He elevated Pam DeWeese, a longtime Spanish professor at SBC, to dean of the faculty and vice president for academic affairs, surprising her with the job following recommendations from the remaining faculty.

One faculty member Stone talked into staying was Hank Yochum, a professor in the Department of Engineering and Physics at SBC and head of Sweet Briar’s engineering program that is a point of pride for the school as women work to fill the surging ranks of science, technology, engineering and math careers.

If Yochum left, Stone said there would be no engineering program, so he found his phone number, learned how to spell his name and called him to convince him to stay. It worked. Yochum still is at Sweet Briar.

Others followed.

When he wasn’t hiring faculty and staff or trying to solve the many problems that he had inherited, Stone often was at alumnae events, flying and sometimes driving around the country to Atlanta, Houston, Denver, Charlotte, Washington, D.C., and various other cities to promote SBC and meet with alumnae and donors.

“I went anywhere that my staff here asked me to go,” Stone said.

Phyllis Jordan, a 1980 Sweet Briar graduate, said it was that “rolling stone tour” that inspired confidence in the new administration.

“He very quickly showed that he knew what he was doing and he could turn this around,” she said.

Over the summer, faculty, staff and alumnae pitched in with needs around campus, from weeding gardens to seeding ideas. Weeks later, as scheduled, the school year began on Aug. 25.

The school had 320 students, down from 700 in the previous year, a loss of nearly 400.

Even so, Stone referred to that feat as “a miracle,” one of many he said that it took to keep SBC open.

For the 2016 school year, Sweet Briar had 376 students and a record number of 1,341 applications.

Once the new administration had access to Sweet Briar’s financial records, they finally knew what they had.

“All the money was there; the school had resources,” Tomlinson said.

She added those resources, however, had not been well managed. Stone set to work to change that, retooling the budget, renegotiating vendor contracts and logging thousands of miles to solicit donations.

In his first year at the helm, Sweet Briar spent less than 5 percent of its endowment and ended with a surplus. According to Stone, this was the first time in at least 20 years — or “maybe ever” — that it hadn’t overspent its endowment. Stone chalked both feats up as more miracles in the saving of SBC.

“At the end of the first year, we had the best fiscal results probably in the history of the college,” he said.

After reaching the brink of closure, it seemed the tide was turning for Sweet Briar.

Alumnae noticed.

“It wasn’t just a passion of 60 to 90 days, or six months to a year; it’s still going,” Stone said.

That fire of passion still is burning; since the attempted closure, $26.8 million has been donated to SBC.

Though he officially will exit the presidency May 15, Stone isn’t taking time to relax beforehand. He is traveling this weekend to meet with some of the 14,257 living alumnae spread across the country.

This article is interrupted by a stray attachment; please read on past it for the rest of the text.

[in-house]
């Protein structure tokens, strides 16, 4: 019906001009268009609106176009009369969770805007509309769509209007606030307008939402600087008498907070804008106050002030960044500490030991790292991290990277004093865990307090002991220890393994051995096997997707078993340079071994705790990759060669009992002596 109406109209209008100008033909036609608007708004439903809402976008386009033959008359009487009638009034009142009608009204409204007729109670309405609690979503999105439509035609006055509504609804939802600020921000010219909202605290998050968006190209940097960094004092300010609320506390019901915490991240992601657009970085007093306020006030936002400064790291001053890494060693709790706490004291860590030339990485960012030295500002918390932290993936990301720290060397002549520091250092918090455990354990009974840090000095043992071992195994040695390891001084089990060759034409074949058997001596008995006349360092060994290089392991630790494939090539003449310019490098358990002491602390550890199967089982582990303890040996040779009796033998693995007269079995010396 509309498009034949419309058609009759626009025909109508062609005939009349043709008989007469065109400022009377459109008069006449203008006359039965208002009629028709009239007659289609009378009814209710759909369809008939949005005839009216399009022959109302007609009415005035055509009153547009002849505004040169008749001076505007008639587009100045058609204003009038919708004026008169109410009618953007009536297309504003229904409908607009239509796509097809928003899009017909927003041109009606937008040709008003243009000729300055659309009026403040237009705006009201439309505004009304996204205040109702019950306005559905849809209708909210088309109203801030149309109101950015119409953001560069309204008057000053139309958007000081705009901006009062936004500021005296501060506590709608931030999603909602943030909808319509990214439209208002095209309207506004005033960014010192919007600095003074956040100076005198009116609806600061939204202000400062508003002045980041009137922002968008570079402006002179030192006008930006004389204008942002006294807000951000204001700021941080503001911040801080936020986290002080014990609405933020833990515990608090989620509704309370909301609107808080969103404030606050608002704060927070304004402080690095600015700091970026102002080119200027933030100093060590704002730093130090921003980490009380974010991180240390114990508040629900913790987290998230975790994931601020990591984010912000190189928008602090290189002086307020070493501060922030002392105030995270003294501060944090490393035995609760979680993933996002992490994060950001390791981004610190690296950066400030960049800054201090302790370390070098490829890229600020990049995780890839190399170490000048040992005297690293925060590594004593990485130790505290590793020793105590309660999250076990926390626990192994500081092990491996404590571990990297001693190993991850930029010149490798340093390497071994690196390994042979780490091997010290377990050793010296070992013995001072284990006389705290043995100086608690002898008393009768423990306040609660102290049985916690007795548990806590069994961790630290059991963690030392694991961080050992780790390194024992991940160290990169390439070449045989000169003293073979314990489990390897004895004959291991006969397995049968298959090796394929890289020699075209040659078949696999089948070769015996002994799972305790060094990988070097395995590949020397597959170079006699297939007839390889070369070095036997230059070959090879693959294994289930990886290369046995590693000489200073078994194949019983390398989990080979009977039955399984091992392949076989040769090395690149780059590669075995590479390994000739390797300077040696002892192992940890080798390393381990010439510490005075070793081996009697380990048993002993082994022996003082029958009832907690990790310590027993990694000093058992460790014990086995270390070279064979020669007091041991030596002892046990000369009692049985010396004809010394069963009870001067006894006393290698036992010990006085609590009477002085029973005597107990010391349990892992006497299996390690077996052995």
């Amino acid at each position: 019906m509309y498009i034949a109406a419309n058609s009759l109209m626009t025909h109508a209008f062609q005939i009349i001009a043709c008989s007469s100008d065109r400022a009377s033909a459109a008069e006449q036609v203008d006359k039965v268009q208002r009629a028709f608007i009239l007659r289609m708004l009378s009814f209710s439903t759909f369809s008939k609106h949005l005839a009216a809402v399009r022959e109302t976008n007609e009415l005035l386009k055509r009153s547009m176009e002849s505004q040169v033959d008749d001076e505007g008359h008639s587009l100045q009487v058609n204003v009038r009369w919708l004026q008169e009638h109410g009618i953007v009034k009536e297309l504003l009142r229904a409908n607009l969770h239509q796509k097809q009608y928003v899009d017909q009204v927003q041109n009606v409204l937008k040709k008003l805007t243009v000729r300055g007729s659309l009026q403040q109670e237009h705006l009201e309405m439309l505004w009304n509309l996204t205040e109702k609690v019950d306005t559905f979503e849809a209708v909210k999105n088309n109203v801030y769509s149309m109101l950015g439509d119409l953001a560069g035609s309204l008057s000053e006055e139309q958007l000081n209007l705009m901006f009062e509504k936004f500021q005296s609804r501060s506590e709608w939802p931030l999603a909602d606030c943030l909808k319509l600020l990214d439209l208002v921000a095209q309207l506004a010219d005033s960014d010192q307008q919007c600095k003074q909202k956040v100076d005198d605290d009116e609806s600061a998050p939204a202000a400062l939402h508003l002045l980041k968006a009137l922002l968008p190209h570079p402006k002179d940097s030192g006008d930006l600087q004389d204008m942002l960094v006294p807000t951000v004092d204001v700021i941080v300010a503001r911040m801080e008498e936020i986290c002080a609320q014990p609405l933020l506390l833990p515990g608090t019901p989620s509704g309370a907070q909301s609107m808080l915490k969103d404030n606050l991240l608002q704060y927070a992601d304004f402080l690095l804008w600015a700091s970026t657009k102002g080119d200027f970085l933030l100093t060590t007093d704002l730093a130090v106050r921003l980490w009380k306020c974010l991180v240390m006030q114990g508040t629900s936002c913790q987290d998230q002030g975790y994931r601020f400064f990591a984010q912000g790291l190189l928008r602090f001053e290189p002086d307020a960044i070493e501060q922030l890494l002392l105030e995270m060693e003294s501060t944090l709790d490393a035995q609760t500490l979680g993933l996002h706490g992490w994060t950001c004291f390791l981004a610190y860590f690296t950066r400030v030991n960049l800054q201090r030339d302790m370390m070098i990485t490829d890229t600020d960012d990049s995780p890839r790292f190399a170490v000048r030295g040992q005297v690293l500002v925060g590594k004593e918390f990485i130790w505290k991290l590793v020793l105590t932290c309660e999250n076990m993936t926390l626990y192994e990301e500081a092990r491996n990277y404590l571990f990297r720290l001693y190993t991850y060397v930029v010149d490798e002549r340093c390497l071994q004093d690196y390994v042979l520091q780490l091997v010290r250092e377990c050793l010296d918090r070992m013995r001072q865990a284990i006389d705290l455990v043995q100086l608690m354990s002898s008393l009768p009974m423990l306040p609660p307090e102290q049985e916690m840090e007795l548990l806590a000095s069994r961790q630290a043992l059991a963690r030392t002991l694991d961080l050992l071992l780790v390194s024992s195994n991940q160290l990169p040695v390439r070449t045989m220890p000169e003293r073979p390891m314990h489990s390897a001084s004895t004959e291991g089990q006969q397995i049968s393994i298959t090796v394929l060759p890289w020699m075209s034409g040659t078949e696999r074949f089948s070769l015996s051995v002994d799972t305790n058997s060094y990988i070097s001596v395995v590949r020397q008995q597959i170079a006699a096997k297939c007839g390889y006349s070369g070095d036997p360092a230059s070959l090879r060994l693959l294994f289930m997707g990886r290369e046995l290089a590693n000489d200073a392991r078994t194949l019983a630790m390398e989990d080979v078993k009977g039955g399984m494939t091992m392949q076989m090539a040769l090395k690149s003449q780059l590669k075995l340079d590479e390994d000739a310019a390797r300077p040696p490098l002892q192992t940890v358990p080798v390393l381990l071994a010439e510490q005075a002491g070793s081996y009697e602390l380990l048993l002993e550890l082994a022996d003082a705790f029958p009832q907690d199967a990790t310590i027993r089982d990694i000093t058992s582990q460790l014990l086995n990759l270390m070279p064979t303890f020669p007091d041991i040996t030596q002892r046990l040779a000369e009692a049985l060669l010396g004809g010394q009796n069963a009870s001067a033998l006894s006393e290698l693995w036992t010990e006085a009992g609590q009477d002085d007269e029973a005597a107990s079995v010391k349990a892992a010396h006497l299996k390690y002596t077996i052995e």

“All the way up until the last minute, I’ll be traveling,” Stone said.

With Stone leaving, incoming President Meredith Woo will be taking the reins of Sweet Briar.

A multilingual native of Seoul, South Korea, Woo has ties to the area. She was the Buckner W. Clay Dean of the College and Graduate School of Arts & Sciences at the University of Virginia from 2008 to 2014 and most recently served as director of the Higher Education Support Program for the Open Society Foundation in London, an international organization that supports liberal arts colleges and higher education for refugees.

Though Woo declined to be interviewed for this piece, Stone and alumnae expect big things from her.

Tomlinson, who led the search for the new president, said 150 people expressed interest in the position ranging from current and retired university administrators to corporate executives and politicians. The Board of Directors identified more than 40 who were qualified, and 20 were referred to the search committee for consideration. From that pool, 11 candidates emerged as contenders and were interviewed for the position.

“One thing we were looking for was a change agent,” Tomlinson said.

Woo is expected to be just that as she develops a strategic plan to lead Sweet Briar into the future.

Tomlinson credits Stone for putting the college in a position to attract a president of Woo’s caliber.

“I think he will forever be seen as the president that saved Sweet Briar, as the president who positioned us for our future success, and he did it expertly,” Tomlinson said.

Despite the momentum of Sweet Briar, Tomlinson said there still are challenges and curveballs ahead.

 “Nobody should forget that this is a very long journey,” she said.

Now Woo’s challenge will be to attract more students to the historic women’s college. The goal for Sweet Briar, which currently has 376 students, is to reach a more sustainable student body of 800. Though alumnae are aware all-female schools largely have disappeared in recent years, they still believe in the SBC mission.

“There’s this real sisterhood among the women; we’re all in it together,” Jordan said.

After the rescue of Sweet Briar, Stone said he has fielded calls from other struggling colleges seeking advice. Stone said he’s not a guru and encourages them to operate with trust and transparency.

“If it’s embarrassment that you’re trying to avoid, what can be more embarrassing than saying ‘we’re closing’?” Stone said.

With Sweet Briar still alive and a new president in the wings, Stone will retire for the second time on May 15.

He plans to spend more time with his wife, Cherrill, and their two dogs, to catch up on his grandchildren’s concerts that he missed and has a six-week trip to Germany planned, where he owns a vacation home. His children have invited him to rejoin the family law firm, and clients have work they want him to do, he said.

“Same rule: no nights and weekends,” Stone said.

His wife has imposed a new rule as well following his stint at SBC: “Don’t answer the phone.”

And while he looks forward to his time with family and free nights and weekends, Stone said he’ll miss the sense of community at Sweet Briar, his regular walks around the Dairy Loop, and the students, faculty, staff and alumnae who have welcomed him with open arms since his first day on a nearly abandoned campus.